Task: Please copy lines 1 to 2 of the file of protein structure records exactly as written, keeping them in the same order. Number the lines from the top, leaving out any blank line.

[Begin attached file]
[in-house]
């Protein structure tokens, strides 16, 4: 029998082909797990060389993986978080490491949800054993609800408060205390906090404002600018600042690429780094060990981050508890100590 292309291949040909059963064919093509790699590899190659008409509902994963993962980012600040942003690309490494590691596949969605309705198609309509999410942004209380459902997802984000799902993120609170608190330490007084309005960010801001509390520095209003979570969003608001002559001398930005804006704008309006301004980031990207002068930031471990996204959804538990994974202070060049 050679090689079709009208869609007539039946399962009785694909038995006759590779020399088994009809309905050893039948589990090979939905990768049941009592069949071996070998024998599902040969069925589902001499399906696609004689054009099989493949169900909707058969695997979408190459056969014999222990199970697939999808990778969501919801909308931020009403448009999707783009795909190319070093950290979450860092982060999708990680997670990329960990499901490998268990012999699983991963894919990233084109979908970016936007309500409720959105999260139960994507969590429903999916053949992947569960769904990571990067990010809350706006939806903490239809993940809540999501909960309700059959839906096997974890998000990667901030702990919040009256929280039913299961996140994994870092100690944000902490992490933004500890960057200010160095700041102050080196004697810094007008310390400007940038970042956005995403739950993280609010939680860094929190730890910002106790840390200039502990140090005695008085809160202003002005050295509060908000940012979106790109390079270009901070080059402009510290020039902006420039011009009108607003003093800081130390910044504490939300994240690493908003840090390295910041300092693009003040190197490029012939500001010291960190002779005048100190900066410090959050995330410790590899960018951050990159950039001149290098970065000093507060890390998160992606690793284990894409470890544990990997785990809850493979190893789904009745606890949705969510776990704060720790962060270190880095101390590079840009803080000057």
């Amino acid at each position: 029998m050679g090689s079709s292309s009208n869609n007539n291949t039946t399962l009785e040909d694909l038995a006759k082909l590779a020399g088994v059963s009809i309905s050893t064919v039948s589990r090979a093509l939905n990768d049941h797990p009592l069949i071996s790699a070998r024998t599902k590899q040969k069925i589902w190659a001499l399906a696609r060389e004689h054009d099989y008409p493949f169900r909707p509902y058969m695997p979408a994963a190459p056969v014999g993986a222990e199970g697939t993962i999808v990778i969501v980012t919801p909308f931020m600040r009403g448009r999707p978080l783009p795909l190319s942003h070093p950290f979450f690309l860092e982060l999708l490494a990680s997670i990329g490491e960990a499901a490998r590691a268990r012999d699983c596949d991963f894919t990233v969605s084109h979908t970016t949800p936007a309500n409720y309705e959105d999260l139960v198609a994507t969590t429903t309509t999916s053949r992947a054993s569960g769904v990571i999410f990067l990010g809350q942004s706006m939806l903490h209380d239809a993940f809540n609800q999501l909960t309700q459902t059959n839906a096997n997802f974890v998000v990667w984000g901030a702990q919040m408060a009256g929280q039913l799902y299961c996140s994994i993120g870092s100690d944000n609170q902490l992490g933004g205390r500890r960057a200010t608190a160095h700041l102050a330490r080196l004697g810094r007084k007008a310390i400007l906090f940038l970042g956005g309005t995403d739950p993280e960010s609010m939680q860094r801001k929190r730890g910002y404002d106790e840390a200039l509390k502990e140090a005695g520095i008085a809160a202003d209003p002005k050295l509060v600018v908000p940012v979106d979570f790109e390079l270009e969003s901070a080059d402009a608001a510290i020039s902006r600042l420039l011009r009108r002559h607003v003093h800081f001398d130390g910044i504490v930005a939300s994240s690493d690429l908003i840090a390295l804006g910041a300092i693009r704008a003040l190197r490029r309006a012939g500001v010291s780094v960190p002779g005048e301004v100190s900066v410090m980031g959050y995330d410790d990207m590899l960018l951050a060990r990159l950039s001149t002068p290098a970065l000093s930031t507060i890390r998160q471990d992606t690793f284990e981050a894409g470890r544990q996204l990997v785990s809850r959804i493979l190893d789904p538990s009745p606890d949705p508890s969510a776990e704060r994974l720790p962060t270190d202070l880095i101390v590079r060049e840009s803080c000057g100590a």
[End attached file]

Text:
[in-house]
């Protein structure tokens, strides 16, 4: 029998082909797990060389993986978080490491949800054993609800408060205390906090404002600018600042690429780094060990981050508890100590 292309291949040909059963064919093509790699590899190659008409509902994963993962980012600040942003690309490494590691596949969605309705198609309509999410942004209380459902997802984000799902993120609170608190330490007084309005960010801001509390520095209003979570969003608001002559001398930005804006704008309006301004980031990207002068930031471990996204959804538990994974202070060049 050679090689079709009208869609007539039946399962009785694909038995006759590779020399088994009809309905050893039948589990090979939905990768049941009592069949071996070998024998599902040969069925589902001499399906696609004689054009099989493949169900909707058969695997979408190459056969014999222990199970697939999808990778969501919801909308931020009403448009999707783009795909190319070093950290979450860092982060999708990680997670990329960990499901490998268990012999699983991963894919990233084109979908970016936007309500409720959105999260139960994507969590429903999916053949992947569960769904990571990067990010809350706006939806903490239809993940809540999501909960309700059959839906096997974890998000990667901030702990919040009256929280039913299961996140994994870092100690944000902490992490933004500890960057200010160095700041102050080196004697810094007008310390400007940038970042956005995403739950993280609010939680860094929190730890910002106790840390200039502990140090005695008085809160202003002005050295509060908000940012979106790109390079270009901070080059402009510290020039902006420039011009009108607003003093800081130390910044504490939300994240690493908003840090390295910041300092693009003040190197490029012939500001010291960190002779005048100190900066410090959050995330410790590899960018951050990159950039001149290098970065000093507060890390998160992606690793284990894409470890544990990997785990809850493979190893789904009745606890949705969510776990704060720790962060270190880095101390590079840009803080000057």